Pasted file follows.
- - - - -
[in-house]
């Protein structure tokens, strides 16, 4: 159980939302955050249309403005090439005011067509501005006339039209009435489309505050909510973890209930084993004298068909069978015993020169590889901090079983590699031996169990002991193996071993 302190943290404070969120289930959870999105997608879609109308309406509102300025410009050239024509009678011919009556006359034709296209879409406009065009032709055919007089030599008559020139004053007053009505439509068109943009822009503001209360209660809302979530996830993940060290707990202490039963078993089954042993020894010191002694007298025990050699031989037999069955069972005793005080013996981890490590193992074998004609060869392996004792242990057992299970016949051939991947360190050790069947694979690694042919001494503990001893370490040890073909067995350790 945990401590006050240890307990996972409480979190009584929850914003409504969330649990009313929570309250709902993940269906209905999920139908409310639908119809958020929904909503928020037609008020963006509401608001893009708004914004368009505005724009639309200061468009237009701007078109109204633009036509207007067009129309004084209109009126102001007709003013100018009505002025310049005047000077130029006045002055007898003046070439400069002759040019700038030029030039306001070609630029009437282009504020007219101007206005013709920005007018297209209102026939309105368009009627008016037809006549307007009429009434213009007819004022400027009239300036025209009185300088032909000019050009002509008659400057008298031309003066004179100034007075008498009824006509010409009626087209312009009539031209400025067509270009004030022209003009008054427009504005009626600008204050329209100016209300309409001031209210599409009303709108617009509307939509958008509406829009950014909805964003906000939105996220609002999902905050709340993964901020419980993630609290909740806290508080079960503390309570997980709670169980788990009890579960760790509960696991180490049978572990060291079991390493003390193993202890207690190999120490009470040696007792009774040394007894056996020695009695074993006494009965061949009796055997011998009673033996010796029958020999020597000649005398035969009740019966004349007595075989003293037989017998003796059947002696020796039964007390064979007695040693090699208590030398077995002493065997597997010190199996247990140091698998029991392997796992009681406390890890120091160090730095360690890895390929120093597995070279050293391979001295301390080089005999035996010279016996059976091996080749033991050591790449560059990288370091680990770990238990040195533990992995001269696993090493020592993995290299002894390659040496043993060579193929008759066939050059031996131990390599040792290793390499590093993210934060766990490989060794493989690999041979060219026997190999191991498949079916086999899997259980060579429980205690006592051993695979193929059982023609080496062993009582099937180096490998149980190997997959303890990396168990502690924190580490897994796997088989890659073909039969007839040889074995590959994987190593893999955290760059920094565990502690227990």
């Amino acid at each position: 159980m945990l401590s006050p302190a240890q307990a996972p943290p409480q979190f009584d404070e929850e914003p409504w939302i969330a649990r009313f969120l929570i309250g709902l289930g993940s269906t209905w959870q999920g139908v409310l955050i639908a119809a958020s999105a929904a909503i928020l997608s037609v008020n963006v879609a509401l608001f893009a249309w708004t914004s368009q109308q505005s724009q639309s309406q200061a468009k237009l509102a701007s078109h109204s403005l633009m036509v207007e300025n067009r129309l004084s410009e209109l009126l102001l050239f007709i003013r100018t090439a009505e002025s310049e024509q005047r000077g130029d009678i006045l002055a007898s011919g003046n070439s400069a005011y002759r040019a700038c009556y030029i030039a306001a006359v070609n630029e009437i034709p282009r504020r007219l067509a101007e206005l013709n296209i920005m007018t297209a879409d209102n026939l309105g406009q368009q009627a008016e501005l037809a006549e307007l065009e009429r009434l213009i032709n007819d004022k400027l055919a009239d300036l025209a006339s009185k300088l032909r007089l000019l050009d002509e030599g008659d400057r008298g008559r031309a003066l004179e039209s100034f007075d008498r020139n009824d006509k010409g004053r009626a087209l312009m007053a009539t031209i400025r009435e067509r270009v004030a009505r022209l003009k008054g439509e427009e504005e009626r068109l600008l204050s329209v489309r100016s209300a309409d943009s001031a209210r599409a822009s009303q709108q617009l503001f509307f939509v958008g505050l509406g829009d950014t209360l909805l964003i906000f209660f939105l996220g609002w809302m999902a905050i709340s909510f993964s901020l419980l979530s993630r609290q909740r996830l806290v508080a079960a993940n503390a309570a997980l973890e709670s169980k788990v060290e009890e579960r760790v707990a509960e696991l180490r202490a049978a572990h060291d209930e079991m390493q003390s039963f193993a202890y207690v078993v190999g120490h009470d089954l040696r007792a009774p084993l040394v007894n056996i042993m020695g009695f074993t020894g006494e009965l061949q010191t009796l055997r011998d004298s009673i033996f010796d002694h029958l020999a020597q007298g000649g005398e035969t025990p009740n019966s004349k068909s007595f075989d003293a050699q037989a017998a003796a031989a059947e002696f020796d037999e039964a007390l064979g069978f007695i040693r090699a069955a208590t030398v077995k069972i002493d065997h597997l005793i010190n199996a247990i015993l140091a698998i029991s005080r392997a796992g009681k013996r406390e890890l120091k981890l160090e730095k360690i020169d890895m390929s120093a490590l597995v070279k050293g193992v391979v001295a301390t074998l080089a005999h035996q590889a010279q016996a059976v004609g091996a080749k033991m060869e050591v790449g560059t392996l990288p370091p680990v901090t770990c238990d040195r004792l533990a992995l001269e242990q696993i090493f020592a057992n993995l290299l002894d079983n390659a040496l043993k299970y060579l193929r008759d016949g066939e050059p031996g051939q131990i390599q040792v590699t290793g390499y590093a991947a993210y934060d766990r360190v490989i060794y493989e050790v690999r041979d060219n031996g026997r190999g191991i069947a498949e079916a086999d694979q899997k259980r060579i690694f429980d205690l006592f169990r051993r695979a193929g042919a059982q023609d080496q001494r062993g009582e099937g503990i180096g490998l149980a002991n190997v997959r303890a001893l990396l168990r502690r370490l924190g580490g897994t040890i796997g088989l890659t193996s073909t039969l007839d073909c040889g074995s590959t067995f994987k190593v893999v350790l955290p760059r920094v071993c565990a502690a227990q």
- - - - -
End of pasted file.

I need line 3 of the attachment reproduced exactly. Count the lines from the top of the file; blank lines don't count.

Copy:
């Amino acid at each position: 159980m945990l401590s006050p302190a240890q307990a996972p943290p409480q979190f009584d404070e929850e914003p409504w939302i969330a649990r009313f969120l929570i309250g709902l289930g993940s269906t209905w959870q999920g139908v409310l955050i639908a119809a958020s999105a929904a909503i928020l997608s037609v008020n963006v879609a509401l608001f893009a249309w708004t914004s368009q109308q505005s724009q639309s309406q200061a468009k237009l509102a701007s078109h109204s403005l633009m036509v207007e300025n067009r129309l004084s410009e209109l009126l102001l050239f007709i003013r100018t090439a009505e002025s310049e024509q005047r000077g130029d009678i006045l002055a007898s011919g003046n070439s400069a005011y002759r040019a700038c009556y030029i030039a306001a006359v070609n630029e009437i034709p282009r504020r007219l067509a101007e206005l013709n296209i920005m007018t297209a879409d209102n026939l309105g406009q368009q009627a008016e501005l037809a006549e307007l065009e009429r009434l213009i032709n007819d004022k400027l055919a009239d300036l025209a006339s009185k300088l032909r007089l000019l050009d002509e030599g008659d400057r008298g008559r031309a003066l004179e039209s100034f007075d008498r020139n009824d006509k010409g004053r009626a087209l312009m007053a009539t031209i400025r009435e067509r270009v004030a009505r022209l003009k008054g439509e427009e504005e009626r068109l600008l204050s329209v489309r100016s209300a309409d943009s001031a209210r599409a822009s009303q709108q617009l503001f509307f939509v958008g505050l509406g829009d950014t209360l909805l964003i906000f209660f939105l996220g609002w809302m999902a905050i709340s909510f993964s901020l419980l979530s993630r609290q909740r996830l806290v508080a079960a993940n503390a309570a997980l973890e709670s169980k788990v060290e009890e579960r760790v707990a509960e696991l180490r202490a049978a572990h060291d209930e079991m390493q003390s039963f193993a202890y207690v078993v190999g120490h009470d089954l040696r007792a009774p084993l040394v007894n056996i042993m020695g009695f074993t020894g006494e009965l061949q010191t009796l055997r011998d004298s009673i033996f010796d002694h029958l020999a020597q007298g000649g005398e035969t025990p009740n019966s004349k068909s007595f075989d003293a050699q037989a017998a003796a031989a059947e002696f020796d037999e039964a007390l064979g069978f007695i040693r090699a069955a208590t030398v077995k069972i002493d065997h597997l005793i010190n199996a247990i015993l140091a698998i029991s005080r392997a796992g009681k013996r406390e890890l120091k981890l160090e730095k360690i020169d890895m390929s120093a490590l597995v070279k050293g193992v391979v001295a301390t074998l080089a005999h035996q590889a010279q016996a059976v004609g091996a080749k033991m060869e050591v790449g560059t392996l990288p370091p680990v901090t770990c238990d040195r004792l533990a992995l001269e242990q696993i090493f020592a057992n993995l290299l002894d079983n390659a040496l043993k299970y060579l193929r008759d016949g066939e050059p031996g051939q131990i390599q040792v590699t290793g390499y590093a991947a993210y934060d766990r360190v490989i060794y493989e050790v690999r041979d060219n031996g026997r190999g191991i069947a498949e079916a086999d694979q899997k259980r060579i690694f429980d205690l006592f169990r051993r695979a193929g042919a059982q023609d080496q001494r062993g009582e099937g503990i180096g490998l149980a002991n190997v997959r303890a001893l990396l168990r502690r370490l924190g580490g897994t040890i796997g088989l890659t193996s073909t039969l007839d073909c040889g074995s590959t067995f994987k190593v893999v350790l955290p760059r920094v071993c565990a502690a227990q």